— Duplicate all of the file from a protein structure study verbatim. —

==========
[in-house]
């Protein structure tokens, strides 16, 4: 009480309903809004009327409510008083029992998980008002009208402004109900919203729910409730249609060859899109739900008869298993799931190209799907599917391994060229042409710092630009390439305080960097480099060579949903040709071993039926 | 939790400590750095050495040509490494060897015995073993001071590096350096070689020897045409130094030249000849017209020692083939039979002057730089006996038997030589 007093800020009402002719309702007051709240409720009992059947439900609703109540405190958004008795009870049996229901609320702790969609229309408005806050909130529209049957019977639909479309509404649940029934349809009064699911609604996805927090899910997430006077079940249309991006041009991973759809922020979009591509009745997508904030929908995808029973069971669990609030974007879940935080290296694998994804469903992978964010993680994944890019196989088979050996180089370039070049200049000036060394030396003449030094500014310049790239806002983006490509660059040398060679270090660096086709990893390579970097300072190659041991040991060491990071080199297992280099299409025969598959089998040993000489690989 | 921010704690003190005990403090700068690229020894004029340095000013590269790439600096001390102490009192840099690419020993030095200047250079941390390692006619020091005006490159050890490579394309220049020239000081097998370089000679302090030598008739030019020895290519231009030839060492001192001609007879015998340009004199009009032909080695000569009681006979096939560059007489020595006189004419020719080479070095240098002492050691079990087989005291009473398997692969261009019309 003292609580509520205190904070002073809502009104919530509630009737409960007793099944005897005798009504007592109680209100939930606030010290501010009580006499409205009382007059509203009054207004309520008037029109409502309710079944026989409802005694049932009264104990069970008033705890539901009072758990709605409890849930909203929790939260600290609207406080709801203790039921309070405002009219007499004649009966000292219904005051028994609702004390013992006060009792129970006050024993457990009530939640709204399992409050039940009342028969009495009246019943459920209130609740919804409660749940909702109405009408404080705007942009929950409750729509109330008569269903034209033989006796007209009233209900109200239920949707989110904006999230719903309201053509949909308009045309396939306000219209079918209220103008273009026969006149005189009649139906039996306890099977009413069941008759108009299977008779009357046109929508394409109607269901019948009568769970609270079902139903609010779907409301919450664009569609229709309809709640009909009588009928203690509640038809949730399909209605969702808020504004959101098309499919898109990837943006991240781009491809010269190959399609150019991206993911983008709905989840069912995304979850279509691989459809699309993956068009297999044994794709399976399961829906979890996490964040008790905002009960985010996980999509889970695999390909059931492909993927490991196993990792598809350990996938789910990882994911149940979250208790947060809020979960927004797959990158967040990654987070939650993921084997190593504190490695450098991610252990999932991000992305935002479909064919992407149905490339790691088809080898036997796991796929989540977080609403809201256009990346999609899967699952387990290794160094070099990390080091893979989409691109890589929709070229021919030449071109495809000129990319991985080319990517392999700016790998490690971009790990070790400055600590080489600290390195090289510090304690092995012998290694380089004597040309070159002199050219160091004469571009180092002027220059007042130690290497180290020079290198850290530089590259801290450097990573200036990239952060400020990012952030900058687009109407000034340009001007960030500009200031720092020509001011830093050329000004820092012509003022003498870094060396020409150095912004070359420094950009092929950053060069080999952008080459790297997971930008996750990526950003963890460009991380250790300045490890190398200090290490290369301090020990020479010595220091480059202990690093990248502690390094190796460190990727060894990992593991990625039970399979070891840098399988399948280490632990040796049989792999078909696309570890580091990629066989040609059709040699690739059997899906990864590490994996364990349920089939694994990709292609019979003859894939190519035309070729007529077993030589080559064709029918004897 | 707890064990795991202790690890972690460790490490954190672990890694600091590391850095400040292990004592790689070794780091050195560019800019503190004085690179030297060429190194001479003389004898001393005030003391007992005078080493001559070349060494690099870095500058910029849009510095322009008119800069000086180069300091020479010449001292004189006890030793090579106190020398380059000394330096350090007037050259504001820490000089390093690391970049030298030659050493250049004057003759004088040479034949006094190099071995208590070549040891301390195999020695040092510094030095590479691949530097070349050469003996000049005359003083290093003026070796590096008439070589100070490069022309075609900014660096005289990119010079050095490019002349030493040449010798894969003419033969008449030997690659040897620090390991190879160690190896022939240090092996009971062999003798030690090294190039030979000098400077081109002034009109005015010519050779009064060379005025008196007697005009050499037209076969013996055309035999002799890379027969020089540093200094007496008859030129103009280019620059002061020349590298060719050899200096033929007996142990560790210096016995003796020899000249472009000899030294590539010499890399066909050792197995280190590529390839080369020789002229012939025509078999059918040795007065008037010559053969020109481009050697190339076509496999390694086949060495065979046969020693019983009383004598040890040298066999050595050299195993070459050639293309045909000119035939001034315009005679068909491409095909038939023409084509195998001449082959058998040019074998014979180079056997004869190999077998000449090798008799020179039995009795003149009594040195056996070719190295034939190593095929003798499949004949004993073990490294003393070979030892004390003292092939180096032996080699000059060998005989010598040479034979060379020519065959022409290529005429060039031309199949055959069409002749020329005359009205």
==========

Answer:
[in-house]
């Protein structure tokens, strides 16, 4: 009480309903809004009327409510008083029992998980008002009208402004109900919203729910409730249609060859899109739900008869298993799931190209799907599917391994060229042409710092630009390439305080960097480099060579949903040709071993039926 | 939790400590750095050495040509490494060897015995073993001071590096350096070689020897045409130094030249000849017209020692083939039979002057730089006996038997030589 007093800020009402002719309702007051709240409720009992059947439900609703109540405190958004008795009870049996229901609320702790969609229309408005806050909130529209049957019977639909479309509404649940029934349809009064699911609604996805927090899910997430006077079940249309991006041009991973759809922020979009591509009745997508904030929908995808029973069971669990609030974007879940935080290296694998994804469903992978964010993680994944890019196989088979050996180089370039070049200049000036060394030396003449030094500014310049790239806002983006490509660059040398060679270090660096086709990893390579970097300072190659041991040991060491990071080199297992280099299409025969598959089998040993000489690989 | 921010704690003190005990403090700068690229020894004029340095000013590269790439600096001390102490009192840099690419020993030095200047250079941390390692006619020091005006490159050890490579394309220049020239000081097998370089000679302090030598008739030019020895290519231009030839060492001192001609007879015998340009004199009009032909080695000569009681006979096939560059007489020595006189004419020719080479070095240098002492050691079990087989005291009473398997692969261009019309 003292609580509520205190904070002073809502009104919530509630009737409960007793099944005897005798009504007592109680209100939930606030010290501010009580006499409205009382007059509203009054207004309520008037029109409502309710079944026989409802005694049932009264104990069970008033705890539901009072758990709605409890849930909203929790939260600290609207406080709801203790039921309070405002009219007499004649009966000292219904005051028994609702004390013992006060009792129970006050024993457990009530939640709204399992409050039940009342028969009495009246019943459920209130609740919804409660749940909702109405009408404080705007942009929950409750729509109330008569269903034209033989006796007209009233209900109200239920949707989110904006999230719903309201053509949909308009045309396939306000219209079918209220103008273009026969006149005189009649139906039996306890099977009413069941008759108009299977008779009357046109929508394409109607269901019948009568769970609270079902139903609010779907409301919450664009569609229709309809709640009909009588009928203690509640038809949730399909209605969702808020504004959101098309499919898109990837943006991240781009491809010269190959399609150019991206993911983008709905989840069912995304979850279509691989459809699309993956068009297999044994794709399976399961829906979890996490964040008790905002009960985010996980999509889970695999390909059931492909993927490991196993990792598809350990996938789910990882994911149940979250208790947060809020979960927004797959990158967040990654987070939650993921084997190593504190490695450098991610252990999932991000992305935002479909064919992407149905490339790691088809080898036997796991796929989540977080609403809201256009990346999609899967699952387990290794160094070099990390080091893979989409691109890589929709070229021919030449071109495809000129990319991985080319990517392999700016790998490690971009790990070790400055600590080489600290390195090289510090304690092995012998290694380089004597040309070159002199050219160091004469571009180092002027220059007042130690290497180290020079290198850290530089590259801290450097990573200036990239952060400020990012952030900058687009109407000034340009001007960030500009200031720092020509001011830093050329000004820092012509003022003498870094060396020409150095912004070359420094950009092929950053060069080999952008080459790297997971930008996750990526950003963890460009991380250790300045490890190398200090290490290369301090020990020479010595220091480059202990690093990248502690390094190796460190990727060894990992593991990625039970399979070891840098399988399948280490632990040796049989792999078909696309570890580091990629066989040609059709040699690739059997899906990864590490994996364990349920089939694994990709292609019979003859894939190519035309070729007529077993030589080559064709029918004897 | 707890064990795991202790690890972690460790490490954190672990890694600091590391850095400040292990004592790689070794780091050195560019800019503190004085690179030297060429190194001479003389004898001393005030003391007992005078080493001559070349060494690099870095500058910029849009510095322009008119800069000086180069300091020479010449001292004189006890030793090579106190020398380059000394330096350090007037050259504001820490000089390093690391970049030298030659050493250049004057003759004088040479034949006094190099071995208590070549040891301390195999020695040092510094030095590479691949530097070349050469003996000049005359003083290093003026070796590096008439070589100070490069022309075609900014660096005289990119010079050095490019002349030493040449010798894969003419033969008449030997690659040897620090390991190879160690190896022939240090092996009971062999003798030690090294190039030979000098400077081109002034009109005015010519050779009064060379005025008196007697005009050499037209076969013996055309035999002799890379027969020089540093200094007496008859030129103009280019620059002061020349590298060719050899200096033929007996142990560790210096016995003796020899000249472009000899030294590539010499890399066909050792197995280190590529390839080369020789002229012939025509078999059918040795007065008037010559053969020109481009050697190339076509496999390694086949060495065979046969020693019983009383004598040890040298066999050595050299195993070459050639293309045909000119035939001034315009005679068909491409095909038939023409084509195998001449082959058998040019074998014979180079056997004869190999077998000449090798008799020179039995009795003149009594040195056996070719190295034939190593095929003798499949004949004993073990490294003393070979030892004390003292092939180096032996080699000059060998005989010598040479034979060379020519065959022409290529005429060039031309199949055959069409002749020329005359009205």